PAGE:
Regulation of scute function by extramacrochaete in vitro and in vivo Carlos V. Cabrera†, María C. Alonso* and Hella Huikeshoven Marie Curie Research Institute, The Chart, Oxted RH8 0TL, UK *Author for correspondence †Deceased 10 April 1992
SUMMARY The pattern of adult sensilla in Drosophila is established by the dosage-sensitive interaction of two antagonistic groups of genes. Sensilla development is promoted by members of the achaete-scute complex and the daughterless gene whereas it is suppressed by whereas extramacrochaete (emc) and hairy. All these genes encode helix-loop-helix proteins. The products of the achaete-scute complex and daughterless interact to form heterodimers able to activate transcription. In this report, we show that (1) extramacrochaete forms heterodimers with the achaete, scute, lethal of scute and daughterless products; (2) extramacrochaete inhibits DNA-binding of Achaete, Scute and Lethal of Scute/Daughterless heterodimers and Daughterless homodimers and (3) extramacrochaete inhibits transcription activation by heterodimers in a yeast assay system. In addition, we have studied the expression
patterns of scute in wild-type and extramacrochaete mutant imaginal discs. Expression of scute RNA during imaginal development occurs in groups of cells, but high levels of protein accumulate in the nuclei of only a subset of the RNA-expressing cells. The pattern is dynamic and results in a small number of protein-containing cells that correspond to sensillum precursors. extramacrochaete loss-offunction alleles develop extra sensilla and correspondingly display a larger number of cells with scute protein. These cells appear to arise from those that in the wild type already express scute RNA; hence, extramacrochaete is a repressor of scute function whose action may take place post-transcriptionally.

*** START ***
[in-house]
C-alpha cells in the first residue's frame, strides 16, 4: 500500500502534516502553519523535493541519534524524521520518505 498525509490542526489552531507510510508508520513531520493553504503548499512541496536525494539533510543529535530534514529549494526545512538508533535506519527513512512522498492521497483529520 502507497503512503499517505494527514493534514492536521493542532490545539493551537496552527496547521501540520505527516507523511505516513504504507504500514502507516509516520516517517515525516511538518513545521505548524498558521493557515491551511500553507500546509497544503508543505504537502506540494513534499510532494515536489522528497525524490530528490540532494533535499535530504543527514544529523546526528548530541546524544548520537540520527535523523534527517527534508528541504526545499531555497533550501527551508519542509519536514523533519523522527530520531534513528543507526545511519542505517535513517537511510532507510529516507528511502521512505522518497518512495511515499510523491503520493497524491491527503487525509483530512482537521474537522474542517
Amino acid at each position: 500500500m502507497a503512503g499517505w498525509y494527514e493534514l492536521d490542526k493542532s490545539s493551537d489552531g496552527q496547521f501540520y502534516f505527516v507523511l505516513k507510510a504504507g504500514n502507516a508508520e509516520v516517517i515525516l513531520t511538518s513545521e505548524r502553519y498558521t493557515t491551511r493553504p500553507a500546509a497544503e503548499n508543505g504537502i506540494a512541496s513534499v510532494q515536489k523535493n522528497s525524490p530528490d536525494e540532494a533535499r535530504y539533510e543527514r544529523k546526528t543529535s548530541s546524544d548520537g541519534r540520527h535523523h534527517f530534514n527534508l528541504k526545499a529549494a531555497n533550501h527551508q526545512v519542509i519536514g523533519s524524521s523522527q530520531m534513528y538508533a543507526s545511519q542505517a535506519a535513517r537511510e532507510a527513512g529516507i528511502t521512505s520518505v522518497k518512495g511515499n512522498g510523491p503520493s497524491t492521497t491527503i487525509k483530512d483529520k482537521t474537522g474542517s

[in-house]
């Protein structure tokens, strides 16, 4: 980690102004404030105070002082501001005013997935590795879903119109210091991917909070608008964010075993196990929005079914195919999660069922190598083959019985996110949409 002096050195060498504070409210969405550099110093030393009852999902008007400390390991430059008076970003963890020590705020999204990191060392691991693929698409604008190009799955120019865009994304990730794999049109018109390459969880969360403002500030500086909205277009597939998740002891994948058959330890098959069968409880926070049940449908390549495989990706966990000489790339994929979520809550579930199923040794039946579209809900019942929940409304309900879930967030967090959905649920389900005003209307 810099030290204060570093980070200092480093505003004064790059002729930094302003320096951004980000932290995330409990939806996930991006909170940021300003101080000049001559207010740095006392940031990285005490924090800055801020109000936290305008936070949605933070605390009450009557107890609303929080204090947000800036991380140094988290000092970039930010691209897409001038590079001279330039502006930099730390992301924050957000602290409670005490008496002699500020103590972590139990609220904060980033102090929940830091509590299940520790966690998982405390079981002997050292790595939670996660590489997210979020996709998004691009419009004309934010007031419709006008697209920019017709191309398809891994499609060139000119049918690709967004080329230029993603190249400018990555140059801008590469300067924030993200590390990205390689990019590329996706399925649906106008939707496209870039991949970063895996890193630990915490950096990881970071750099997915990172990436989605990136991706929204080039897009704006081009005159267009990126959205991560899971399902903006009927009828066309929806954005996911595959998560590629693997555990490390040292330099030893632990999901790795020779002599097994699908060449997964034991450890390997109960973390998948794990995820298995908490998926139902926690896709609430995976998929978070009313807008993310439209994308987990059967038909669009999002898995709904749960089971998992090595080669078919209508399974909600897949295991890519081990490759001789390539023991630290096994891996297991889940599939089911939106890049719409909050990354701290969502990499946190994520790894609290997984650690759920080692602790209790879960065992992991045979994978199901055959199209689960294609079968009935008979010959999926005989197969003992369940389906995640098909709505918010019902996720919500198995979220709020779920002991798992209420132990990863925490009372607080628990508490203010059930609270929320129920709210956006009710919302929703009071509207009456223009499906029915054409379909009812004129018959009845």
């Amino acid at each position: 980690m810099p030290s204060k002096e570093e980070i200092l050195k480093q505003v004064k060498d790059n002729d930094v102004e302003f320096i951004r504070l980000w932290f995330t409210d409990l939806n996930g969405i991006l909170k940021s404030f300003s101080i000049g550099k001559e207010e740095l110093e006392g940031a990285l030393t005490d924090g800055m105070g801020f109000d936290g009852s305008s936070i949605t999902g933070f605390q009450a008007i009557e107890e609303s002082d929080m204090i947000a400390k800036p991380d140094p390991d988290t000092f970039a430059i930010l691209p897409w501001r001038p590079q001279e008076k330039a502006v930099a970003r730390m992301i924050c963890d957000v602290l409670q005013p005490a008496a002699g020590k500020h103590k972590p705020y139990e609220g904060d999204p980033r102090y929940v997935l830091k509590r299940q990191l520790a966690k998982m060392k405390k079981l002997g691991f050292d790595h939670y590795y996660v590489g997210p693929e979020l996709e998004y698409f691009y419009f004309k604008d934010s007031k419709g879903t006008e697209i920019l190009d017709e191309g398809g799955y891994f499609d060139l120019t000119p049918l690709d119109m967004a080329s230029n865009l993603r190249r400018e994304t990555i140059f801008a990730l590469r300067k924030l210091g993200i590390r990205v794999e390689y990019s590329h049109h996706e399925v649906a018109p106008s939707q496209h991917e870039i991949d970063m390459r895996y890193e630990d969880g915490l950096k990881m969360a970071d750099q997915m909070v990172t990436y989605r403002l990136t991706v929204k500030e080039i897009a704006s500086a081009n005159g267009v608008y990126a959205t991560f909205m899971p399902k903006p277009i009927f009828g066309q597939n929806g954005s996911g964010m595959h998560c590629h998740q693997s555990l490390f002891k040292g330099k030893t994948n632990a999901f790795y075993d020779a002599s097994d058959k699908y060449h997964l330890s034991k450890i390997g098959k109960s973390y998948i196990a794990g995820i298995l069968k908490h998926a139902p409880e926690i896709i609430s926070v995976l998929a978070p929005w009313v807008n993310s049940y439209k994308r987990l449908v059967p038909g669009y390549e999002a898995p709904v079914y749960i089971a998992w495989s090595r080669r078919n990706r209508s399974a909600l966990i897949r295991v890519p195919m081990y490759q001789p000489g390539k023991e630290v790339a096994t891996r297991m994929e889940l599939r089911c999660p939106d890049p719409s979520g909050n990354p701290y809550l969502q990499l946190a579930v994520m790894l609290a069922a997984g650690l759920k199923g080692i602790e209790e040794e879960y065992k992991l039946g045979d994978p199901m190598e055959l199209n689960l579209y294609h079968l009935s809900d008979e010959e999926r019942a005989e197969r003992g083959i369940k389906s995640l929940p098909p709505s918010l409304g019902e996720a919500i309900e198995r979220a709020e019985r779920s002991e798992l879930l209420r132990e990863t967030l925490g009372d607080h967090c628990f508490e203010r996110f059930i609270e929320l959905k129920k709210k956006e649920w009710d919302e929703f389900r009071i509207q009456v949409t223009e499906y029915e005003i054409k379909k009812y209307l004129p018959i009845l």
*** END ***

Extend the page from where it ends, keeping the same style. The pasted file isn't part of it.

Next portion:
et al., 1982; García-Alonso and García-Bellido, 1988; Ingham et al., 1985; Ellis et al., 1990). In addition, alleles of the two groups of genes show characteristic dosage-sensitive interactions. For example, the extra bristles caused by emc and h are partially suppressed in an AS-C heterozygote and enhanced by an AS-C duplication (Moscoso del Prado and García-Bellido, 1984). These data suggest that the wild-type pattern of sensilla results from interactions amongst the two groups of genes. Other loci involved in sensilla patterning have been reported, the most notable being the neurogenic group. However, mutant alleles of these loci affect only the number of bristles generated at each position, rather than the position itself (see Shellenbarger and Mohler, 1978; Dietrich and Campos-Ortega, 1984; Simpson and Carteret, 1989; Hartenstein and Posakony, 1990; Mlodzik et al., 1990; Heitzler and Simpson, 1991 and reviews by Simpson, 1990a,b for further discussion) The products of these two groups of genes contain a conserved domain, term the Helix-Loop-Helix (HLH) motif (Villares and Cabrera, 1987; Alonso and Cabrera, 1988; Caudy et al., 1988; Rushlow et al., 1989; Ellis et al., 1990; Garrell and Modolell, 1990; Jarman et al., 1993). This domain contains two amphipathic helices connected by a flexible loop (FerréD’Amaré et al., 1993) as originally proposed by Murre et al. (1989b). HLH proteins can form both homodimers and heterodimers, mediated by hydrophobic contacts between the two